The Closing Institute Monthly Coaching Call

December, 2020

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Bart: What is up, guys? How is it going?

Erika: How is it going? How are you doing?

Bart: I am doing good. I cannot believe it is December. We had our holiday party last Friday. I am like, “Is this year seriously over?” I know everyone is like, “I hope so. To hell with it.” Every time it is December, it still feels like it went super-fast. I do not know.

Erika: I know. It is like a blank.

Bart: It is crazy. Is Erika on yet?

Erika: I am. That is me talking.

Woman 1: Why can we not see you?

Bart: Oh. I cannot see your face.

Erika: I know you never noticed that until today, did you?

Woman 1: But now, we got to see your face.

Erika: I know. I really do not have a camera though. I am not even being a jerk. I promise.

Bart: You are not even. Okay.

Woman 1: You could do it on your phone?

Bart: You are not even something.

Erika: I could if you want me to. I do have my cell phone here. Can you text me the link? I do not know.

Bart: Just waiting for some of the other people. How has it been for you, guys? Has everybody been busy? Has everyone been closing? I know December can be super busy. Not busy? Did we mute you? Did we mute them?

Erika: I am going to switch to my cell phone. Hold on if you do not hear me for a minute, guys. I will be right back. Okay, hold on.

Man 1: He wants to hear from you [inaudible] which is a stupid thing because [inaudible] uncomfortable.

Bart: There you go. What is up, guys? Now, everyone looks like they are unmuted. Everyone has been busy closing?

Erika: Definitely been busy.

Bart: Good. Well, we have got a pretty good video to show today just a [inaudible] of errors, you know. No, I am kidding.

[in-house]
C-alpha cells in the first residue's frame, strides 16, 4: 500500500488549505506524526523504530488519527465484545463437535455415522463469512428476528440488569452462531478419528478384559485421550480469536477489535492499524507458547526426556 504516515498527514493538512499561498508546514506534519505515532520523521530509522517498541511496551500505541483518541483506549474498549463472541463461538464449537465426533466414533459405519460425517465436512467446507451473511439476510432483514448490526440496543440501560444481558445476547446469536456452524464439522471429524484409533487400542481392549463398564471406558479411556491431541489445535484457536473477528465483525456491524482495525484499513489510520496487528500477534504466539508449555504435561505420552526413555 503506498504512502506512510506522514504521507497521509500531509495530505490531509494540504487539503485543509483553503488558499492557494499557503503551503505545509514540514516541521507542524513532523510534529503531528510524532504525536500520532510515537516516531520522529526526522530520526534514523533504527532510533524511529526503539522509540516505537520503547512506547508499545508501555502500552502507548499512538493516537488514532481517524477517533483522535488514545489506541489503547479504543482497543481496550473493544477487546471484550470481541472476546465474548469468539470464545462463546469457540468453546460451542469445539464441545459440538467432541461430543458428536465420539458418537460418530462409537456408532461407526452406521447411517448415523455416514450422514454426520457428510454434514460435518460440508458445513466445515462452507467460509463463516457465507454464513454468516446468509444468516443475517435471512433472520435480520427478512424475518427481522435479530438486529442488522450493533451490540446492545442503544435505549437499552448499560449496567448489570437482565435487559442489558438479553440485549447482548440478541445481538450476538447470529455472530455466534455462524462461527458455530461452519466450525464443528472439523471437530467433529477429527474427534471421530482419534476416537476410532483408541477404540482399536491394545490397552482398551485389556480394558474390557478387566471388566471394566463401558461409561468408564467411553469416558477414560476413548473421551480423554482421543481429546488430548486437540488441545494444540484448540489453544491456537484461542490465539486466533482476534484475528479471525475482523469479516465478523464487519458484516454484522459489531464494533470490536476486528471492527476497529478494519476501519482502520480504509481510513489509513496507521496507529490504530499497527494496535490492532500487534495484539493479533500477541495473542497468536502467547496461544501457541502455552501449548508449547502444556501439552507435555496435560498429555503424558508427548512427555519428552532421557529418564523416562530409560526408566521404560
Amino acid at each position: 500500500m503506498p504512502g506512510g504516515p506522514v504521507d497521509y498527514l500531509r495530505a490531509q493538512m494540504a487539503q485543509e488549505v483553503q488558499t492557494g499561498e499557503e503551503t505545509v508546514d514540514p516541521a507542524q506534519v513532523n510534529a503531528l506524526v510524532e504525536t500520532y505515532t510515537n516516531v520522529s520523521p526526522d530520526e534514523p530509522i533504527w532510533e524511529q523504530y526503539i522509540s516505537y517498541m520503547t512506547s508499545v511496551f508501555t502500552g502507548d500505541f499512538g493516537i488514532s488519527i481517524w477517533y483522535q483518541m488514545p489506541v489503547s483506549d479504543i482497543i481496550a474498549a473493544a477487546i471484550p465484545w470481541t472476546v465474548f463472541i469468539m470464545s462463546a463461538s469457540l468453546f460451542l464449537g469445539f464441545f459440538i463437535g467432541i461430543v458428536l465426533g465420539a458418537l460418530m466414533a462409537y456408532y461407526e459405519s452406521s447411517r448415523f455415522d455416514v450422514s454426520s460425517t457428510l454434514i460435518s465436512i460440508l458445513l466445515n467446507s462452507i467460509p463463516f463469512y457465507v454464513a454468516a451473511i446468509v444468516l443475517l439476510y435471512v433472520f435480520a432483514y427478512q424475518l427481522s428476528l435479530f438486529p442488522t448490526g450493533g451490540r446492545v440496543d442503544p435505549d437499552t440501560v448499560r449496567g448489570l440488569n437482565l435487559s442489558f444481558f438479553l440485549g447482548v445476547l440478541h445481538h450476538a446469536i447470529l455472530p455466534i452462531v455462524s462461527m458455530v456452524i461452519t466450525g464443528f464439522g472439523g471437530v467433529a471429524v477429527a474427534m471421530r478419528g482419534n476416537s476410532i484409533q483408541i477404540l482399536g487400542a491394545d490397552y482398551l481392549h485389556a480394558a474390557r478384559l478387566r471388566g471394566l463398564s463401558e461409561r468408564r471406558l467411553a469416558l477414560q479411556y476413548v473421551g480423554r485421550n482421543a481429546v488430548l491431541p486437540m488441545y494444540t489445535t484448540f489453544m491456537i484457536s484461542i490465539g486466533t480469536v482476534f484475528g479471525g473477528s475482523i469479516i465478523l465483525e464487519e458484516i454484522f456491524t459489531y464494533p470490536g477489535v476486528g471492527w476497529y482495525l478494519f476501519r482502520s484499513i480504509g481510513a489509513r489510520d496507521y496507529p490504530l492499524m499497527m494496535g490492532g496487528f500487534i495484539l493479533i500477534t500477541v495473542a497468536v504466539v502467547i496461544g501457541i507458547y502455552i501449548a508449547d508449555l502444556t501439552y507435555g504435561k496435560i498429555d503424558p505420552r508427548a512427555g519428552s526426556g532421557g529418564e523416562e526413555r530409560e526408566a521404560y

Erika: You are horrible. I am already sweating bullets over here.

Bart: It is one of Erika’s videos that we are going show. I like it because we are going to get to see a good part of the first ten. You get to see the second ten with the doctor. You get to see the close with the bundle. A lot of things on this call went right. I really enjoyed watching and listening to it. I think we are going to get a lot out of it today.

Bart: Hey, Erika, can you just real quick give everyone a back story? Because where the call starts off is actually during the patient education portion of the 10,10,10. Just give them a background on what happened over the phone because I know it was about 20 minutes spent upfront between you and that patient’s phone.

Erika: Correct. She was really nice over the phone. Actually, I have to pull–if I click on a different screen on my computer, will you guys still be able to hear me eve if I go into my progressive?

Woman 2: Yes.

Erika: Let me know. Can you guys still hear me right now?

Bart: Yep.